Director: Lindsay Anderson; Producer: Mike E. Kaplan, Carolyn Pfeiffer; Screenwriter: David Berry; Cinematographer: Mike Fash; Editor: Nicolas Gaster; Cast: Bette Davis, Lillian Gish, Vincent Price, Ann Sothern; Harry Carey Jr.; Print Source: Mike E. Kaplan
SPONSOR: Waltenbaugh Construction


A Clockwork Orange


Published as a novel by Anthony Burgess in 1962, the controversial 1971 Stanley Kubrick film version of A Clockwork Orange is set in a futuristic England, circa 1995. It follows the career of a young man named Alex (Malcolm McDowell) whose main pleasures in life are classical music (especially Beethoven), rape, and random acts of "ultra violence." Alex  is alternately subdued, rehabilitated and released to commit more mayhem throughout the film. One of the central moral questions of A Clockwork Orange is the definition of "goodness." Once he has undergone the aversion therapy, Alex behaves like a good member of society, but not through choice; his "goodness" is as artificial as the clockwork orange of the title.

But for all its serious intent and its nomination for a best picture OscarTM, the film's violence and sexually explicit material alienated as many as it enthralled. It was condemned by the United States Conference of Catholic Bishops' Office for Film and Broadcasting and withdrawn from circulation in Britain for nearly 30 years. UK, 1971, 136 min.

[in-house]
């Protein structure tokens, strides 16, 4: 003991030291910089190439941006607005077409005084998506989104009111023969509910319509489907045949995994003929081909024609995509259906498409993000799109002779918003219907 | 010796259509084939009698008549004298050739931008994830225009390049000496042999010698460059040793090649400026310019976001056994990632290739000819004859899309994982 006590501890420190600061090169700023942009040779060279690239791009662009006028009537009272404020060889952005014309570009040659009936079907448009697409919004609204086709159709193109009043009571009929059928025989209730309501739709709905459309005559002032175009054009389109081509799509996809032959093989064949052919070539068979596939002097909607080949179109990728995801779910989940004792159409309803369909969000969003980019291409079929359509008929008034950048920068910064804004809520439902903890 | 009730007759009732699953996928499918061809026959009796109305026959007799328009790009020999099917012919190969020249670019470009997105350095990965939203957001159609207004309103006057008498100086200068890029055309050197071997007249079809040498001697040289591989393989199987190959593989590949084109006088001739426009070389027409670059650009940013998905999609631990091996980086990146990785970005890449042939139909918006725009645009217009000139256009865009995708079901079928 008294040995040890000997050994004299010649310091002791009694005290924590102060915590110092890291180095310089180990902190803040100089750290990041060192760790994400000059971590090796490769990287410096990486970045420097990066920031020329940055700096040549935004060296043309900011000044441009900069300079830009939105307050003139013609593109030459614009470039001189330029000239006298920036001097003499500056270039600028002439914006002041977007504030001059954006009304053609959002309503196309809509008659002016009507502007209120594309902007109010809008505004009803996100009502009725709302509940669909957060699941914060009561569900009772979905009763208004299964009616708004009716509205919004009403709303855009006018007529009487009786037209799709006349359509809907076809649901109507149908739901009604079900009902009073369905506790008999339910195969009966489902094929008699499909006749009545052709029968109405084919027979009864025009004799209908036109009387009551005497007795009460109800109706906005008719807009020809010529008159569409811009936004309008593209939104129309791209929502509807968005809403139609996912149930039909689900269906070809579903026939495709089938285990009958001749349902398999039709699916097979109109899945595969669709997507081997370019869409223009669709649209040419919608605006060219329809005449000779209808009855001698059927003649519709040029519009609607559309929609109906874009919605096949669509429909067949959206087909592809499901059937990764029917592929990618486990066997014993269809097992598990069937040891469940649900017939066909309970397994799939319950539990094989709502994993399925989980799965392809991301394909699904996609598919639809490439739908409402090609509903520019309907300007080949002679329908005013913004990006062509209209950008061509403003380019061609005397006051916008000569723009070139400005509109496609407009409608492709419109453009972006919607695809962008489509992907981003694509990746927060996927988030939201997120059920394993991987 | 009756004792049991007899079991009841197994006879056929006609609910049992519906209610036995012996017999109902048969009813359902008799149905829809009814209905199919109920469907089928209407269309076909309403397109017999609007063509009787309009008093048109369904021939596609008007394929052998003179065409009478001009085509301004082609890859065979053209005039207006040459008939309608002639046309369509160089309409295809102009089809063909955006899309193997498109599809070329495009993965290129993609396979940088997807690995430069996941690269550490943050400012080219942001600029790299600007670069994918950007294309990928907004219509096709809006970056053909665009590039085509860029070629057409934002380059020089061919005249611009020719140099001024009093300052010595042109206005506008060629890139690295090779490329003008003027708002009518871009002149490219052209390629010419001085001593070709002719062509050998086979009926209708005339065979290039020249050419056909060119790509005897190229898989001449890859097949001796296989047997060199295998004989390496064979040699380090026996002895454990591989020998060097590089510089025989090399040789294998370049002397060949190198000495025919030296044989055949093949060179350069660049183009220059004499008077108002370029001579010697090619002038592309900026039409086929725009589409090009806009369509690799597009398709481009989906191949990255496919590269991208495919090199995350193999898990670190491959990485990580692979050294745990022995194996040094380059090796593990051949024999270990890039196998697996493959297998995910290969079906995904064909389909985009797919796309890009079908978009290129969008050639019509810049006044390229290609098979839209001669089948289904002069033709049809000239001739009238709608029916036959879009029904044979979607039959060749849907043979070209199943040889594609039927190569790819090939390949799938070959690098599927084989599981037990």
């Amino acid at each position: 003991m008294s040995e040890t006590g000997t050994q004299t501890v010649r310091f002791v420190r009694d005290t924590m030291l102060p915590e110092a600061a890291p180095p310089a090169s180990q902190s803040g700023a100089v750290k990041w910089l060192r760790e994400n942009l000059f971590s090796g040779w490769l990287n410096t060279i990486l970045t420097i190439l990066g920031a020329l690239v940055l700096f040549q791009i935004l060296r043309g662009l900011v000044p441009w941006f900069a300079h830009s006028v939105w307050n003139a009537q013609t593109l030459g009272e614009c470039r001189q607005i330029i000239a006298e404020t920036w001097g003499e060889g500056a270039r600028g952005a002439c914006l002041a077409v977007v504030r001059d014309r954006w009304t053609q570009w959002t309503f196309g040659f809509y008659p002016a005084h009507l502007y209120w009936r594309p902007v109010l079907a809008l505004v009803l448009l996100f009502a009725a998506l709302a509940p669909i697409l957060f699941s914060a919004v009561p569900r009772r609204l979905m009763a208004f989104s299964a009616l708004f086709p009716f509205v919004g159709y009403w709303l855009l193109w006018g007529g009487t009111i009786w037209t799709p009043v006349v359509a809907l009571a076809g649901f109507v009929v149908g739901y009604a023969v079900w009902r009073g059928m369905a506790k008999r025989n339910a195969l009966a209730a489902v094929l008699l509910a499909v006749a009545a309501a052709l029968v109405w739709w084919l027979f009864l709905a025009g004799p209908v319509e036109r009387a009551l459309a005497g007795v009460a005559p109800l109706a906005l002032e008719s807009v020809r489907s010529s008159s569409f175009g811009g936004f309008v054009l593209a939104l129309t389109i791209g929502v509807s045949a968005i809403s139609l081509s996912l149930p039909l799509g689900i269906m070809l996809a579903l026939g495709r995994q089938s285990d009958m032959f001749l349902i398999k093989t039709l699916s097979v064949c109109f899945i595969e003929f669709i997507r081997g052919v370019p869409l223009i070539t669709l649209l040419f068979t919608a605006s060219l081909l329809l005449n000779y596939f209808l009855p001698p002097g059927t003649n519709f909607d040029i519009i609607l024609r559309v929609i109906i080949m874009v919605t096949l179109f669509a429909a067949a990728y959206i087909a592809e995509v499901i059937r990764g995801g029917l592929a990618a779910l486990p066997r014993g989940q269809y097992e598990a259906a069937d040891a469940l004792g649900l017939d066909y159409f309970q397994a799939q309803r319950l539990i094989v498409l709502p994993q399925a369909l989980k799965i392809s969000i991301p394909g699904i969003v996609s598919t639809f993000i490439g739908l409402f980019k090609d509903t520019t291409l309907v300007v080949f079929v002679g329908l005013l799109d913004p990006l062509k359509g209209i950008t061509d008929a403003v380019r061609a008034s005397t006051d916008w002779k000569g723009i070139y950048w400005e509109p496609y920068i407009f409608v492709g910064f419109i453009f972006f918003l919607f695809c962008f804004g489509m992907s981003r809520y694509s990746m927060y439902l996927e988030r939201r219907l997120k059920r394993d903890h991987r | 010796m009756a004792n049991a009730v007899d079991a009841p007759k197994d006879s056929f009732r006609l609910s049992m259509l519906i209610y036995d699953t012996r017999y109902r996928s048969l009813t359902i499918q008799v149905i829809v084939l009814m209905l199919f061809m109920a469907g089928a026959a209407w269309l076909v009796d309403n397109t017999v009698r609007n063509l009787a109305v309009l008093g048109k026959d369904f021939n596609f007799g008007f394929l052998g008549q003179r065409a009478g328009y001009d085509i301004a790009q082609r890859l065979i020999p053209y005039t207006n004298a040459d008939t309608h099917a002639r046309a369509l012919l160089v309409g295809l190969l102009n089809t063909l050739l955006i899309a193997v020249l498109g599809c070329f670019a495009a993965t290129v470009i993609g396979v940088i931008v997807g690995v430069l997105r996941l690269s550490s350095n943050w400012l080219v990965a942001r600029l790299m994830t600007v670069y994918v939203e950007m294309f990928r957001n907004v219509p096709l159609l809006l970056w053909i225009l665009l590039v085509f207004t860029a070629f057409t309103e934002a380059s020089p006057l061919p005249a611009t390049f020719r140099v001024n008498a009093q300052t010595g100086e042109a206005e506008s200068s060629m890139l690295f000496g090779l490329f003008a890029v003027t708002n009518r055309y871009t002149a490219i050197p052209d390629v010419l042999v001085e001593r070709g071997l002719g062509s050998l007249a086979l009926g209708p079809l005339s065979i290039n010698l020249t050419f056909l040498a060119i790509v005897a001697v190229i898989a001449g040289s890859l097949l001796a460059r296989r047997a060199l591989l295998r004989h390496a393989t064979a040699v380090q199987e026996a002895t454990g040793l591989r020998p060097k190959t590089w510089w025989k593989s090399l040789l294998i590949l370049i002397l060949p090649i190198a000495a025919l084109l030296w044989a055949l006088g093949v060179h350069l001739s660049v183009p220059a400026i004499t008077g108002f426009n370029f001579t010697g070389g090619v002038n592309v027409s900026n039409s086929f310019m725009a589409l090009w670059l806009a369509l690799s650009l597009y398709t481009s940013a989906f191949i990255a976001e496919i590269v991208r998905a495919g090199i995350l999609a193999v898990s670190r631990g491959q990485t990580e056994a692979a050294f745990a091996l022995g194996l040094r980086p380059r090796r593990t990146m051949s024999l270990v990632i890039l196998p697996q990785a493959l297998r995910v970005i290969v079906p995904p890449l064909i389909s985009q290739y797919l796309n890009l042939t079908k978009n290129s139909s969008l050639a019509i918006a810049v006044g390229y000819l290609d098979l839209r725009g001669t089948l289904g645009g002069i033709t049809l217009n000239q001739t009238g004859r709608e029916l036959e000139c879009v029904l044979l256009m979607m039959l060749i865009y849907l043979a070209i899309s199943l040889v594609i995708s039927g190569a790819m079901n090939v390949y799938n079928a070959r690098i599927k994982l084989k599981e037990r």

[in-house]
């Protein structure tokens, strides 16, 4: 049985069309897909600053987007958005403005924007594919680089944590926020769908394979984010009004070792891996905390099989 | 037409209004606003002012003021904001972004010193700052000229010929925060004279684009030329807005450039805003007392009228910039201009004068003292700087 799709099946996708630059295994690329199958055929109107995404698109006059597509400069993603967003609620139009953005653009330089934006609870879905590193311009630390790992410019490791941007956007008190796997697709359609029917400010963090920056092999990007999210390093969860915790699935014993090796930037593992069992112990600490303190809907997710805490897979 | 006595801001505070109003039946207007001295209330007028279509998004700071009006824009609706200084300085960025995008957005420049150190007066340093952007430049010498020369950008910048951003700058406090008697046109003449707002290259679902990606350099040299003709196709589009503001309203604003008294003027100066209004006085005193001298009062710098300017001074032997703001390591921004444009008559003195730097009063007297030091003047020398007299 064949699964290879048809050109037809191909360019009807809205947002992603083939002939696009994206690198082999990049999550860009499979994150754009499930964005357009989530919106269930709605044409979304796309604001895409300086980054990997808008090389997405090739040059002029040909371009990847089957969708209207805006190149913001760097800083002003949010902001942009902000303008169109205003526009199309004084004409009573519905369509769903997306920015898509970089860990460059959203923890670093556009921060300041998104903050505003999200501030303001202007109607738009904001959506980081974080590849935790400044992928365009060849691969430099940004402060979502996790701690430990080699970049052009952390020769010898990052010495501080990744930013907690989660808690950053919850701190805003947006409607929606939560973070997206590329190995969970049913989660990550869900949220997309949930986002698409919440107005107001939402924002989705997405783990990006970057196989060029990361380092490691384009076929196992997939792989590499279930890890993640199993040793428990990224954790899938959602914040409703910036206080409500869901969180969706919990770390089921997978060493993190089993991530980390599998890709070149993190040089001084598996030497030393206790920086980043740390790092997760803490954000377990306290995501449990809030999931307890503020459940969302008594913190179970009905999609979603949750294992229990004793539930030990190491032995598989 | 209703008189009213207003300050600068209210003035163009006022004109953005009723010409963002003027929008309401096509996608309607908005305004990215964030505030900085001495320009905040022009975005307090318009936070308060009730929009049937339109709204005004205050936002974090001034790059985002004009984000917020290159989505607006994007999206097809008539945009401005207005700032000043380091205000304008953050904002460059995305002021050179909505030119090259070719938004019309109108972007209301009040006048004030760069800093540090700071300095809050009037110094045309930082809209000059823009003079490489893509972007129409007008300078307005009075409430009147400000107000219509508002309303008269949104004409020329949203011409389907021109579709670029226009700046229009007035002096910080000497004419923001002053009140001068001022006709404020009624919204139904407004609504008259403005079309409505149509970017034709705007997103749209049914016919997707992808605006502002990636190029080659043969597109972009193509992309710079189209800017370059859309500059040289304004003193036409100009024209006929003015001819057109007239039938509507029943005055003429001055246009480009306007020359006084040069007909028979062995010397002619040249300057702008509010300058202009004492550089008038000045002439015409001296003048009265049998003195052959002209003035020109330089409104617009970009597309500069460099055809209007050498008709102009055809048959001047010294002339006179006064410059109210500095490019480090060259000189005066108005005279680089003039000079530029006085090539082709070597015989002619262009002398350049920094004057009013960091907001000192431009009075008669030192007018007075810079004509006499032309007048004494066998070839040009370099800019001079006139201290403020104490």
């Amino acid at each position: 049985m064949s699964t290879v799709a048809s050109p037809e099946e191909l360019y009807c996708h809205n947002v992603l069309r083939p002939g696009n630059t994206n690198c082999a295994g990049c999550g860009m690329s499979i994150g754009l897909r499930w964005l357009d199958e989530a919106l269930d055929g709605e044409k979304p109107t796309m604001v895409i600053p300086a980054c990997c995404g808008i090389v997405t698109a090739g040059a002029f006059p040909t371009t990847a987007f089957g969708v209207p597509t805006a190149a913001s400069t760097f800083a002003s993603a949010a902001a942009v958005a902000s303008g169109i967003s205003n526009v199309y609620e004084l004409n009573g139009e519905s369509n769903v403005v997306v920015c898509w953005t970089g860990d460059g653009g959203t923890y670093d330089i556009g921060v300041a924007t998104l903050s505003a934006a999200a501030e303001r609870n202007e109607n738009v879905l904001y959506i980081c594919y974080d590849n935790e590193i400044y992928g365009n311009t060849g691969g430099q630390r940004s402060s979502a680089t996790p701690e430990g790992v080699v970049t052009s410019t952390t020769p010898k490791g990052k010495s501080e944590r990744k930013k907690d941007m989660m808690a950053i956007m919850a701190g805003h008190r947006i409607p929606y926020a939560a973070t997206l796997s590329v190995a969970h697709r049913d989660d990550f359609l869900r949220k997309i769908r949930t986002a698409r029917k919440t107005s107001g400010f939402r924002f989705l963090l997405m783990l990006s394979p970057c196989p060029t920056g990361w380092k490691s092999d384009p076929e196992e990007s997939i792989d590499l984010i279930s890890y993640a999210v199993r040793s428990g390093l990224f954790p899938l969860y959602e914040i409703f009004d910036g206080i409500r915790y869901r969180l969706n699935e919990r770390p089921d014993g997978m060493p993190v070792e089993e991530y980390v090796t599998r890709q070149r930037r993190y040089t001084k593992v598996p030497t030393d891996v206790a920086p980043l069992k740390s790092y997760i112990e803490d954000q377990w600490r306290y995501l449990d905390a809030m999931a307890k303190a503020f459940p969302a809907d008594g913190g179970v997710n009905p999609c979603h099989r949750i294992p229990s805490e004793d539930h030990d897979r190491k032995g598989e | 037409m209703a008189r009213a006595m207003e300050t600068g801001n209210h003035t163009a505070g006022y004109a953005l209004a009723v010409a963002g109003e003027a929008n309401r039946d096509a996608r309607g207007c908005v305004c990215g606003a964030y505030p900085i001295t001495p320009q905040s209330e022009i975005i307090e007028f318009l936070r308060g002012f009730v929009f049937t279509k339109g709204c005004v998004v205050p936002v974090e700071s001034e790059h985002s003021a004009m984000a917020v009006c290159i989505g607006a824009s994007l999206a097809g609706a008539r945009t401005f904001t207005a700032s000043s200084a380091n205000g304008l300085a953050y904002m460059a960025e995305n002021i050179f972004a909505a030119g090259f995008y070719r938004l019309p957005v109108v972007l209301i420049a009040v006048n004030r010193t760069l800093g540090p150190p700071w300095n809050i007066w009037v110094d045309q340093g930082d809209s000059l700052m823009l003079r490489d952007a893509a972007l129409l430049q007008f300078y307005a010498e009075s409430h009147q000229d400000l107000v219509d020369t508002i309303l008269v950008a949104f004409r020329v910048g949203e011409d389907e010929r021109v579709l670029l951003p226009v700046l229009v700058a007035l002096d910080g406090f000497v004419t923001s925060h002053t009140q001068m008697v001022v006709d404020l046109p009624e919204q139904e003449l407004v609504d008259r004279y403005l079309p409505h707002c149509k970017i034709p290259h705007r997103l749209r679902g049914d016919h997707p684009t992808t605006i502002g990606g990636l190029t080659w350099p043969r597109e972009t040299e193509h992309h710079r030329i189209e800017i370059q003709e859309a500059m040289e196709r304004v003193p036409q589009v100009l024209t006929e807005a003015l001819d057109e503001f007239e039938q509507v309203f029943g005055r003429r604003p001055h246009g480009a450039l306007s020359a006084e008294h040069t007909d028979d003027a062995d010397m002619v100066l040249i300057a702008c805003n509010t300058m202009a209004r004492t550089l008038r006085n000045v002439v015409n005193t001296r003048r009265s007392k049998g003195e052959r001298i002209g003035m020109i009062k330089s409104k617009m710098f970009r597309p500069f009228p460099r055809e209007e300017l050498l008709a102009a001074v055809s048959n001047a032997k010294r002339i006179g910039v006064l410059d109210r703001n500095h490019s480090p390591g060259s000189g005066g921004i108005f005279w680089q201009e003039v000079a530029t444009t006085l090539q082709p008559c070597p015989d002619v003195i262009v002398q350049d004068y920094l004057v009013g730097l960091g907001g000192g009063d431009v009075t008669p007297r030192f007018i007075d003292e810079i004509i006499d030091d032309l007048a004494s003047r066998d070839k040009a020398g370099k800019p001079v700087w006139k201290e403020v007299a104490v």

Director: Stanley Kubrick; Producer: Warner Bros.; Screenwriter: Anthony Burgess (novel); Stanley Kubrick (screenplay); Cinematographer: John Alcott; Editor: Bill Butler; Cast: Malcolm McDowell, Patrick Magee, Michael Bates
SPONSOR: Scarecrow Video

Note: Viewers should be advised that the print for this film, the only one available, is considered to be of "poor quality." In addition, this film is Rated R-no one under 17 will be admitted without a parent or guardian.


Another look at the future. Set "somewhere in the 20th century" at 8:49 pm, the retro futuristic world of Brazil is a gritty urban hellhole patched over with cosmetic surgery and "designer ducts for your discriminating taste"; it appears to be almost post-apocalyptic in nature. Life in Brazil has become so hopelessly overcomplicated that entropy has taken over and the world appears to be on the perpetual verge of complete mechanical failure on all fronts. This is due not only to the enemies of the state (terrorists), but to the insanely increasing amount of paperwork (a "bureaucratic implosion") required to get anything done. Sound familiar? Upon release, Brazil performed poorly at the box office. Audiences were confused. Nonetheless, the film has become a cult favorite, particularly among director Terry Gilliam's fans. In tone and setting, it has similarities to Gilliam's later reality-twisting Twelve Monkeys.